Is it a good idea to rent a bike in Amsterdam as a tourist? The short answer: no. It’s really not.
To be clear, I adore biking in Amsterdam. The bike infrastructure in the Netherlands is transformative on a societal level. It’s the reason that one of the world’s most densely populated countries doesn’t have roads like parking lots. The Randstad (the urban area of Amsterdam, Rotterdam, the Hague, and Utrecht) has 1500 people per square kilometer, but the largest roads are three lanes per direction – and most are one!
It’s also a huge unifying cultural element, as Dutch people of all ages and classes default to their bikes as their main form of transportation.
But that’s exactly why you shouldn’t rent a bike as a tourist. Dutch people grow up on a bike seat. Dutch kids have barely started tottering on two feet before they’re dropped onto a trainer bike. By the time they’re preteens, they can bike with a friend sitting sidesaddle on the back rack. If you’re out late, it’s not uncommon to see tipsy teens with one person balancing on the frame, one person pedaling from the seat and one person in the back, draped across the rack.
Dutch people navigate their bikes by pure kinesthetic awareness. They seem to guide their bikes by thought, rather than using the handlebars. It’s truly remarkable the way people of all character types and backgrounds seem to be utterly at home on a bike seat. Few Dutch people I’ve met can even articulate the rules of traffic. They just know instinctively when and where to move. Most importantly, they’re reacting to other bikes instinctively.
This instinctive response can make tourists on bikes both dangerous and endangered. Amsterdammers will bike much closer to other bikes than foreigners would expect. It’s not just that it feels like they might clip your handlebars when they pass. Dutch people also stop quite close together when they’re waiting for a light. They’re not being rude. It’s a safe distance if everyone moves perfectly straight, which is more difficult than you might think. There’s also a complicated understanding of when and how you stop for a crosswalk. Stopping at the wrong one or too soon or too late can get you rear-ended.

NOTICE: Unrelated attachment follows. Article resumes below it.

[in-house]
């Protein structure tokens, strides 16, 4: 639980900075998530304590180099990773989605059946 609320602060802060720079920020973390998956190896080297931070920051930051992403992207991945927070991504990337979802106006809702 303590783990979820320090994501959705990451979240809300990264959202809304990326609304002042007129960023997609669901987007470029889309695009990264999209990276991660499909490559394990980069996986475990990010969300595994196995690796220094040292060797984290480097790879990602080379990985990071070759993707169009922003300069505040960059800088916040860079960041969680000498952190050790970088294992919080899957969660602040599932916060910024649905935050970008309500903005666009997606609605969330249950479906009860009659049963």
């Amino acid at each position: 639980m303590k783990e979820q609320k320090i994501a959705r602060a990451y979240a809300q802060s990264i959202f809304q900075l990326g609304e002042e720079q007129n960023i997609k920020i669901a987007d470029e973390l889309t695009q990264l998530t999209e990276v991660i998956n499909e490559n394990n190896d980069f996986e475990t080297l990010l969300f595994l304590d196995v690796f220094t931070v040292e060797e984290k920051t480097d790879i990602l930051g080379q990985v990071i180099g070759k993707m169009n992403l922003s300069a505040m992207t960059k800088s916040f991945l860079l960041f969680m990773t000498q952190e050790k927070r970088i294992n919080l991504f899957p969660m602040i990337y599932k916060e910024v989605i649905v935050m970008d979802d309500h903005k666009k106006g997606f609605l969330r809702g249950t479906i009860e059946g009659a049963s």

When I moved to Amsterdam, I’d already spent six years biking around New York, a city known for its wild traffic. Biking was the one thing in my whole move that I was confident about. I soon found out that the tiny push I gave myself to start when the light turned green might as well have been a perpendicular swerve into the next lane. My bike tire caught on a tram line and spilled me in front of speeding cars and turning bikes. Later, I saw what I could’ve sworn was a turning green – and turned directly into oncoming traffic. I love biking now, but I definitely owe my life to quick-thinking Amsterdammers.
So, why are there so many blogs saying you should? Well, some posts are from companies that do bike tours or rent bikes. There are, however, some reasons totally unrelated to sales. Public transit is great here, but there are some cool places that are a 15-minute walk from the nearest stop. It’s also true that you need to bike in order to truly see life as an Amsterdammer. Everyone at Badass Tours comes from places with not enough bike infrastructure, so we understand why it would be tempting to try to show tourists what they’re missing back at home.
For a peaceful and enjoyable Amsterdam visit, however, you’re better off sticking to public transit.
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